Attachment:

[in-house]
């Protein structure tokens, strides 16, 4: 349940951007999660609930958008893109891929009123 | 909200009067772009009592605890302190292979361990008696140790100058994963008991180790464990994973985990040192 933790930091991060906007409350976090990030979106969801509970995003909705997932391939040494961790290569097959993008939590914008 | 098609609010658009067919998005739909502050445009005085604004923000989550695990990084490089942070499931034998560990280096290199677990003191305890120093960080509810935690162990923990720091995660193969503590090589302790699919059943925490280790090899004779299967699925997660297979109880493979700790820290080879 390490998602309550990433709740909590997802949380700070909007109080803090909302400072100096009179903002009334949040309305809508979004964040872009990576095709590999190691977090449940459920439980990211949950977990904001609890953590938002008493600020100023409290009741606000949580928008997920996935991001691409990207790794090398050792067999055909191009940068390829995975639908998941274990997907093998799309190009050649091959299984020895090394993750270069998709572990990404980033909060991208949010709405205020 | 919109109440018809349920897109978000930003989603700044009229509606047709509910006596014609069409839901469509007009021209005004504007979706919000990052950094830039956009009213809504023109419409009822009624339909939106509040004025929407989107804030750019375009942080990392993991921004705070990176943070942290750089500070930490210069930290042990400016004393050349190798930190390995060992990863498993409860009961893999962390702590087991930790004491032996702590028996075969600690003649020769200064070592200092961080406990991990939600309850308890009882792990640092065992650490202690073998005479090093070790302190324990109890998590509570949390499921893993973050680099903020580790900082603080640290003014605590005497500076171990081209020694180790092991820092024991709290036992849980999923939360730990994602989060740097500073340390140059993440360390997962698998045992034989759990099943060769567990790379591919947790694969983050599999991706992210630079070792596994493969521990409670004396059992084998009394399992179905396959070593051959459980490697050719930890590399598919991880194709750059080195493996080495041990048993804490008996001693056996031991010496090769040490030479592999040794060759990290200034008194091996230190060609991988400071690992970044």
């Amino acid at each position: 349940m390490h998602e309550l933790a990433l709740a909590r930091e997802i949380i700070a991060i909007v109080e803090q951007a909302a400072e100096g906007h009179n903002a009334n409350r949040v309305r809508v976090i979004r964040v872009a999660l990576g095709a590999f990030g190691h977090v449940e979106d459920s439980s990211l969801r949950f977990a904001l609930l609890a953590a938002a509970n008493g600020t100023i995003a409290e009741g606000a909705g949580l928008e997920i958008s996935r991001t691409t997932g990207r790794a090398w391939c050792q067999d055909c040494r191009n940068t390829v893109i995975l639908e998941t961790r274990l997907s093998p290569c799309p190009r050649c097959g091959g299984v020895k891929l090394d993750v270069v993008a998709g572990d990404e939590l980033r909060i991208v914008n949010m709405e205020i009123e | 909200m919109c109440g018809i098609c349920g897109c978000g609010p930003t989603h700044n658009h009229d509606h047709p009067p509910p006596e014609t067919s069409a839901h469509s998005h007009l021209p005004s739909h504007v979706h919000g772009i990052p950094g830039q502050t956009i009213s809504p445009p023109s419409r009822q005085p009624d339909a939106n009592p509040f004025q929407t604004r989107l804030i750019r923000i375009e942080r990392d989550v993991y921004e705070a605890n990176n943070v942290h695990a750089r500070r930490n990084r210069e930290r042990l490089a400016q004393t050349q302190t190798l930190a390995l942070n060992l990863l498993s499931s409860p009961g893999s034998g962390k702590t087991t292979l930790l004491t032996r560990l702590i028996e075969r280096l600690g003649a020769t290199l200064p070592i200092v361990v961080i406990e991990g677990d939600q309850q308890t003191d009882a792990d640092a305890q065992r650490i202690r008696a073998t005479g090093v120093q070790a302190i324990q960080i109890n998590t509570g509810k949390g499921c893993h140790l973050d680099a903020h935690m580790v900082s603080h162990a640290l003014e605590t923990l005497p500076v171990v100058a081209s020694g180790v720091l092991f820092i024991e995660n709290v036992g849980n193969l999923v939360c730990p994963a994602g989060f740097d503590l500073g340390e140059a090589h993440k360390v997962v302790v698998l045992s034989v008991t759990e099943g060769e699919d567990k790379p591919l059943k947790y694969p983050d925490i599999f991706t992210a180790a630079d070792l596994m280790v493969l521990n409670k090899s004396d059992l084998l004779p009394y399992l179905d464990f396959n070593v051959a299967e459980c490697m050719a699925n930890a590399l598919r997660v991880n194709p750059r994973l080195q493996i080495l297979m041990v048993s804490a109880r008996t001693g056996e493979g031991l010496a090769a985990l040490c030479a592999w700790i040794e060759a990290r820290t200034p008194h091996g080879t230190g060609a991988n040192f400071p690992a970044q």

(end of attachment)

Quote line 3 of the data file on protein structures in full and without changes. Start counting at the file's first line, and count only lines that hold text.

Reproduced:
């Amino acid at each position: 349940m390490h998602e309550l933790a990433l709740a909590r930091e997802i949380i700070a991060i909007v109080e803090q951007a909302a400072e100096g906007h009179n903002a009334n409350r949040v309305r809508v976090i979004r964040v872009a999660l990576g095709a590999f990030g190691h977090v449940e979106d459920s439980s990211l969801r949950f977990a904001l609930l609890a953590a938002a509970n008493g600020t100023i995003a409290e009741g606000a909705g949580l928008e997920i958008s996935r991001t691409t997932g990207r790794a090398w391939c050792q067999d055909c040494r191009n940068t390829v893109i995975l639908e998941t961790r274990l997907s093998p290569c799309p190009r050649c097959g091959g299984v020895k891929l090394d993750v270069v993008a998709g572990d990404e939590l980033r909060i991208v914008n949010m709405e205020i009123e | 909200m919109c109440g018809i098609c349920g897109c978000g609010p930003t989603h700044n658009h009229d509606h047709p009067p509910p006596e014609t067919s069409a839901h469509s998005h007009l021209p005004s739909h504007v979706h919000g772009i990052p950094g830039q502050t956009i009213s809504p445009p023109s419409r009822q005085p009624d339909a939106n009592p509040f004025q929407t604004r989107l804030i750019r923000i375009e942080r990392d989550v993991y921004e705070a605890n990176n943070v942290h695990a750089r500070r930490n990084r210069e930290r042990l490089a400016q004393t050349q302190t190798l930190a390995l942070n060992l990863l498993s499931s409860p009961g893999s034998g962390k702590t087991t292979l930790l004491t032996r560990l702590i028996e075969r280096l600690g003649a020769t290199l200064p070592i200092v361990v961080i406990e991990g677990d939600q309850q308890t003191d009882a792990d640092a305890q065992r650490i202690r008696a073998t005479g090093v120093q070790a302190i324990q960080i109890n998590t509570g509810k949390g499921c893993h140790l973050d680099a903020h935690m580790v900082s603080h162990a640290l003014e605590t923990l005497p500076v171990v100058a081209s020694g180790v720091l092991f820092i024991e995660n709290v036992g849980n193969l999923v939360c730990p994963a994602g989060f740097d503590l500073g340390e140059a090589h993440k360390v997962v302790v698998l045992s034989v008991t759990e099943g060769e699919d567990k790379p591919l059943k947790y694969p983050d925490i599999f991706t992210a180790a630079d070792l596994m280790v493969l521990n409670k090899s004396d059992l084998l004779p009394y399992l179905d464990f396959n070593v051959a299967e459980c490697m050719a699925n930890a590399l598919r997660v991880n194709p750059r994973l080195q493996i080495l297979m041990v048993s804490a109880r008996t001693g056996e493979g031991l010496a090769a985990l040490c030479a592999w700790i040794e060759a990290r820290t200034p008194h091996g080879t230190g060609a991988n040192f400071p690992a970044q």